Propaganda is inimical to Good Governance
Propaganda is impartial information used to influence an audience and further an agenda by presenting selective facts to produce an emotional rather than rational response to information presented.
It first came into common use in Europe as a result of the missionary activities of the Catholic Church, when in 1922 Pope Gregory XV created the congregation for propagation of the faith in Rome.
Propaganda was widely used in World War I as a weapon by both sides of the conflict to shape international opinion by influencing both enemy and neutral countries using the media.
Today, many African Leaders and Governments take pleasure at the use propaganda as a tool of convenience to tell unpardonable lies to their subjects, much to the detriment of the spirit of Good Governance and accountability.
Exploiting the gullibility of the vast majority of their people, African leaders put out huge volumes of falsehoods to make them look good in the public eye, even when what they say painfully contradicts the reality on the ground.
In the context of Sierra Leone, it is my candid opinion that the administration does not seem to live up to its promises as time has caught up with them to deliver evidential goodies after three years in governance. Instead, a handsomely paid up team of so-called “strategic communicators and press masquerades” is hell bent on painting a nice picture of the regime, while the population wallows in ever increasing economic hardship and deteriorating service delivery, especially essential utilities. The fact of the matter is that the “talk is not commensurate to the do”; a mismatch that contradicts the regime’s key campaign slogan of “talk and do”.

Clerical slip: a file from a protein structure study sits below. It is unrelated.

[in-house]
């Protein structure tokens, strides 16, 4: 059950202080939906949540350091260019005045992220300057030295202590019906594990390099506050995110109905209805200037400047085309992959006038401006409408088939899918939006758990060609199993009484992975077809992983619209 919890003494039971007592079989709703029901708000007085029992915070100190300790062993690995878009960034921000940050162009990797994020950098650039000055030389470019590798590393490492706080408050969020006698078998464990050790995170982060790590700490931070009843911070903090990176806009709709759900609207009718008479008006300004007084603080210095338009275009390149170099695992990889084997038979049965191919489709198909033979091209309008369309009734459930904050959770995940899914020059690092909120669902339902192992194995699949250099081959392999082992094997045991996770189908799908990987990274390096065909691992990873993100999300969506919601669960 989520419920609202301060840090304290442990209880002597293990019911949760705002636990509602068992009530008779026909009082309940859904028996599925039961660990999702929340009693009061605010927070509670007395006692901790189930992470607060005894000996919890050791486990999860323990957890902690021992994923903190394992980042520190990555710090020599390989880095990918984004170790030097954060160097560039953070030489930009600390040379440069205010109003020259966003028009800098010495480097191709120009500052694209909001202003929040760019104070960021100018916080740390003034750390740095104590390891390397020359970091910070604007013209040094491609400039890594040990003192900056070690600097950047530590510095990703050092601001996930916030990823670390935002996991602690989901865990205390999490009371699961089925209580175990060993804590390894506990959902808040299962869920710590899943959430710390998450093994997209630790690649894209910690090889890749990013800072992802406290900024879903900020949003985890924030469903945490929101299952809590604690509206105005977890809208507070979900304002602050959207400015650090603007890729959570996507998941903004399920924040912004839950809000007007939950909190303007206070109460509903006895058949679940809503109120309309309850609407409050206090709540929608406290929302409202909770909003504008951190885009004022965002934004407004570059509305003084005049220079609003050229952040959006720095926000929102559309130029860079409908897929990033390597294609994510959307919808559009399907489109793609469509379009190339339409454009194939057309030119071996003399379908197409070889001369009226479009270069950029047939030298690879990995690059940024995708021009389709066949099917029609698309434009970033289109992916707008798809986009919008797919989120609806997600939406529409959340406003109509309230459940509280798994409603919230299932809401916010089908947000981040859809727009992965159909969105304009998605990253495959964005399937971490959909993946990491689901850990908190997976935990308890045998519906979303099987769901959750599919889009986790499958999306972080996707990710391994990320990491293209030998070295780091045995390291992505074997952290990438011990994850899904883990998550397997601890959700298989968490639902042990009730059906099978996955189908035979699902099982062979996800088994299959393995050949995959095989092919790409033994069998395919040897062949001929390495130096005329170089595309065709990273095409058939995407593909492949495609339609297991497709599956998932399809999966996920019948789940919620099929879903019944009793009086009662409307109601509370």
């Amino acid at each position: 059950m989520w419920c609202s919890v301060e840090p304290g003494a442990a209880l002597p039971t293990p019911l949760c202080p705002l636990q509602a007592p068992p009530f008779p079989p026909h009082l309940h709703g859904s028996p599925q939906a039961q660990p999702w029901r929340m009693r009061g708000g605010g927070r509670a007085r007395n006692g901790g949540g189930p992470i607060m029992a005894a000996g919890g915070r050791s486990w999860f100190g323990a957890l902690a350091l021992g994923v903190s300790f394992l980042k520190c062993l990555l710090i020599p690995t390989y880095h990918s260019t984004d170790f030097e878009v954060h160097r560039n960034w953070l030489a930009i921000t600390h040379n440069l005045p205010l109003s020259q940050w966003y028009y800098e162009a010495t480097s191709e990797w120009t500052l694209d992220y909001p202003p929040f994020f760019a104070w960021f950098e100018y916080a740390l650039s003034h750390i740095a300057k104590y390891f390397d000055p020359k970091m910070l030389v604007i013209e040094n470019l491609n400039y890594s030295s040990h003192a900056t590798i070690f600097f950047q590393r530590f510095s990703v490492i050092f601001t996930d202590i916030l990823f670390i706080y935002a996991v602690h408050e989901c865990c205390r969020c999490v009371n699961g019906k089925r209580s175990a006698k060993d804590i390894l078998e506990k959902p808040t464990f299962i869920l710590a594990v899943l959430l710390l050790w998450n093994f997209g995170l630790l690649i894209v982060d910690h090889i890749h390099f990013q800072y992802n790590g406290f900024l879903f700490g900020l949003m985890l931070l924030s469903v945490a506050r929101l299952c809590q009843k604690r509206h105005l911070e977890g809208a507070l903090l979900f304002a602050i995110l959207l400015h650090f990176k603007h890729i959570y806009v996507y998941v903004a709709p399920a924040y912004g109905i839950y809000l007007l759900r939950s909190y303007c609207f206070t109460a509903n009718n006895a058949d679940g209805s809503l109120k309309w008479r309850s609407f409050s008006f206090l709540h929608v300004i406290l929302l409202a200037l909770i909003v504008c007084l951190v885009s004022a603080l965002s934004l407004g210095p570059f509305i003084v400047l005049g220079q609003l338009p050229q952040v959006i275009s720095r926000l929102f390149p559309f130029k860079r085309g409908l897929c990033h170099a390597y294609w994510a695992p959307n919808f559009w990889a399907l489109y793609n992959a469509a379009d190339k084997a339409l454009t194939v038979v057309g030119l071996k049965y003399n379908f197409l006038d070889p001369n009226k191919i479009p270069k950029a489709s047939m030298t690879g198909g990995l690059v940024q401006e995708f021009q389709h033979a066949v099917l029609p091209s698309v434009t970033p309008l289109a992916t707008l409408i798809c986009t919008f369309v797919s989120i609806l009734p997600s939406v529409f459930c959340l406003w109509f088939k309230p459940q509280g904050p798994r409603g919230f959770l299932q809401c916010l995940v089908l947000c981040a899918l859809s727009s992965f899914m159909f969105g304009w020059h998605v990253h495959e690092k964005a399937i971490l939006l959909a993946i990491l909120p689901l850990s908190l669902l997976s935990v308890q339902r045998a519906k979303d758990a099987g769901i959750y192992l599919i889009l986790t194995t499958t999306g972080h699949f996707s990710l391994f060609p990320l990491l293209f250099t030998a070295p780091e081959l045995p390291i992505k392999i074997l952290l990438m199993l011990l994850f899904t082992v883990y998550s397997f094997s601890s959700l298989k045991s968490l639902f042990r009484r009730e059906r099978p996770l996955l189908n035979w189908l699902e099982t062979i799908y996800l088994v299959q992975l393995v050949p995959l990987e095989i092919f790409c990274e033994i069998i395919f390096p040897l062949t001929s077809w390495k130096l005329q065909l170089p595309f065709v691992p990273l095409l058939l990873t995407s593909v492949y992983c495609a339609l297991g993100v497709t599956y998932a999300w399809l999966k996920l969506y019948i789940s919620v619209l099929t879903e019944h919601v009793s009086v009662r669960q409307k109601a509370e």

It goes without saying that where the “talking is done”, there would not be a need to keep talking, defending and blaming for three long years, which resonates with the saying that “an empty vessel makes the most noise”. Even in the areas where credit could have been given could not be given, due to counter actions that mar and subsume the little intended good; a case in point being the much-trumpeted expunging of Part V of the criminal libel in the public order act of 1965, which gives a deserving score mark to the Government. Bu alas! The Cybercrime bill brought more worrisome impediments and indictments to the right to communicate than the public order act, notwithstanding the need to protect critical infrastructure and the child online.
The list goes on and on and yet, propaganda does the job.
By Abdul Kuyateh
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